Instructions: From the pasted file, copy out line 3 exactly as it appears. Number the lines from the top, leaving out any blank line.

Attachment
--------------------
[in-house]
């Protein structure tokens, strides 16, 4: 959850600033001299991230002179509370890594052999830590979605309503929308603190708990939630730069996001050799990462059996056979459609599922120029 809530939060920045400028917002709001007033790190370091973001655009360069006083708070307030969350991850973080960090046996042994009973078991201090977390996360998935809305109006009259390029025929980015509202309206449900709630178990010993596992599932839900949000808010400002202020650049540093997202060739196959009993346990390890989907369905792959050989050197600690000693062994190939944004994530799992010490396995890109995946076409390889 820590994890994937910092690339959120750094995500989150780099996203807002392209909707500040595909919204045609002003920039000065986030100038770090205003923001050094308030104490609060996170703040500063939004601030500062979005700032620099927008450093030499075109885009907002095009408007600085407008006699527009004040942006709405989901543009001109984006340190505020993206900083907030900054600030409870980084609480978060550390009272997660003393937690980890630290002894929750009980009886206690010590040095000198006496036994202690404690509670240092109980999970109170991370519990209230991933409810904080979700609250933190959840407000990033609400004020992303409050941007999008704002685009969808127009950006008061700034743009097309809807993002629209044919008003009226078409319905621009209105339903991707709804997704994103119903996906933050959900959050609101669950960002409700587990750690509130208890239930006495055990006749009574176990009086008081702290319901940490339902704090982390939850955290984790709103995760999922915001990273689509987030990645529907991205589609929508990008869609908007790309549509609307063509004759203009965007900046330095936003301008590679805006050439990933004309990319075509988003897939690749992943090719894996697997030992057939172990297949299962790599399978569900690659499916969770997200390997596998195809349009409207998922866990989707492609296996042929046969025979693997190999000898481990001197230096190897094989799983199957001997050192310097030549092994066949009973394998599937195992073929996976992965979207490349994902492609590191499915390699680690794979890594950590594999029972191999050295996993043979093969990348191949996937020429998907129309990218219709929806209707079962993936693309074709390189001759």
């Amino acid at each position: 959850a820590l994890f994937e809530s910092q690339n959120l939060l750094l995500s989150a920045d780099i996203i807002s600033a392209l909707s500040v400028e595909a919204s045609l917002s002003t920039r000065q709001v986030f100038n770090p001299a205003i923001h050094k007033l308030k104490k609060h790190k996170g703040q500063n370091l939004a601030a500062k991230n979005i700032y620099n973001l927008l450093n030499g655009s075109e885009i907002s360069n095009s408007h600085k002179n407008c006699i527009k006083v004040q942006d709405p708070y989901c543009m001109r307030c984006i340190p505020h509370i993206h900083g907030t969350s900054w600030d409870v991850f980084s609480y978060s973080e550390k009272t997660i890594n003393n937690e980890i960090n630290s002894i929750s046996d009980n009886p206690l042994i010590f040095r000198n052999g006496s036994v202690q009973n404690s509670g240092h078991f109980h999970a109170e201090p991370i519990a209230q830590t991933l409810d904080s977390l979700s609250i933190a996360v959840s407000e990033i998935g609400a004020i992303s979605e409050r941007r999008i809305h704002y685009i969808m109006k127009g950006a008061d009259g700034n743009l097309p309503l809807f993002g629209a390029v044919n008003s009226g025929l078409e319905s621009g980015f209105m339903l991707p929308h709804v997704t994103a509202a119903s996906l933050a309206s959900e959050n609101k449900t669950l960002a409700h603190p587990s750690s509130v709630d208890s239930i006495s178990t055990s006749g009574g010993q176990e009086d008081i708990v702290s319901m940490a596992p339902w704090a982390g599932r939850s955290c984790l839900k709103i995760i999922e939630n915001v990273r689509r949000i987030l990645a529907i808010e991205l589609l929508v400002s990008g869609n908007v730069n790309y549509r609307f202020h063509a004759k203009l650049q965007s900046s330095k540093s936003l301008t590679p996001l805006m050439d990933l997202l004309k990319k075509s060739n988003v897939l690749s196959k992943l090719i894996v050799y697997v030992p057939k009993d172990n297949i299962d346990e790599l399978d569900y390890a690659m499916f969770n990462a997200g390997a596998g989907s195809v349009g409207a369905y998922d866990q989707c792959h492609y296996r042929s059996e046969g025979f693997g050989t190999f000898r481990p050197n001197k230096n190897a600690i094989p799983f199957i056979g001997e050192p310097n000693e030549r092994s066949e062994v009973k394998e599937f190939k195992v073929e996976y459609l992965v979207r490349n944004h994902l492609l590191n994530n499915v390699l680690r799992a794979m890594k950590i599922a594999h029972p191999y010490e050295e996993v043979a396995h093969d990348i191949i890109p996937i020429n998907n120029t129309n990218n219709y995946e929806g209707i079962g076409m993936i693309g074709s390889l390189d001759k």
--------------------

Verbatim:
């Amino acid at each position: 959850a820590l994890f994937e809530s910092q690339n959120l939060l750094l995500s989150a920045d780099i996203i807002s600033a392209l909707s500040v400028e595909a919204s045609l917002s002003t920039r000065q709001v986030f100038n770090p001299a205003i923001h050094k007033l308030k104490k609060h790190k996170g703040q500063n370091l939004a601030a500062k991230n979005i700032y620099n973001l927008l450093n030499g655009s075109e885009i907002s360069n095009s408007h600085k002179n407008c006699i527009k006083v004040q942006d709405p708070y989901c543009m001109r307030c984006i340190p505020h509370i993206h900083g907030t969350s900054w600030d409870v991850f980084s609480y978060s973080e550390k009272t997660i890594n003393n937690e980890i960090n630290s002894i929750s046996d009980n009886p206690l042994i010590f040095r000198n052999g006496s036994v202690q009973n404690s509670g240092h078991f109980h999970a109170e201090p991370i519990a209230q830590t991933l409810d904080s977390l979700s609250i933190a996360v959840s407000e990033i998935g609400a004020i992303s979605e409050r941007r999008i809305h704002y685009i969808m109006k127009g950006a008061d009259g700034n743009l097309p309503l809807f993002g629209a390029v044919n008003s009226g025929l078409e319905s621009g980015f209105m339903l991707p929308h709804v997704t994103a509202a119903s996906l933050a309206s959900e959050n609101k449900t669950l960002a409700h603190p587990s750690s509130v709630d208890s239930i006495s178990t055990s006749g009574g010993q176990e009086d008081i708990v702290s319901m940490a596992p339902w704090a982390g599932r939850s955290c984790l839900k709103i995760i999922e939630n915001v990273r689509r949000i987030l990645a529907i808010e991205l589609l929508v400002s990008g869609n908007v730069n790309y549509r609307f202020h063509a004759k203009l650049q965007s900046s330095k540093s936003l301008t590679p996001l805006m050439d990933l997202l004309k990319k075509s060739n988003v897939l690749s196959k992943l090719i894996v050799y697997v030992p057939k009993d172990n297949i299962d346990e790599l399978d569900y390890a690659m499916f969770n990462a997200g390997a596998g989907s195809v349009g409207a369905y998922d866990q989707c792959h492609y296996r042929s059996e046969g025979f693997g050989t190999f000898r481990p050197n001197k230096n190897a600690i094989p799983f199957i056979g001997e050192p310097n000693e030549r092994s066949e062994v009973k394998e599937f190939k195992v073929e996976y459609l992965v979207r490349n944004h994902l492609l590191n994530n499915v390699l680690r799992a794979m890594k950590i599922a594999h029972p191999y010490e050295e996993v043979a396995h093969d990348i191949i890109p996937i020429n998907n120029t129309n990218n219709y995946e929806g209707i079962g076409m993936i693309g074709s390889l390189d001759k």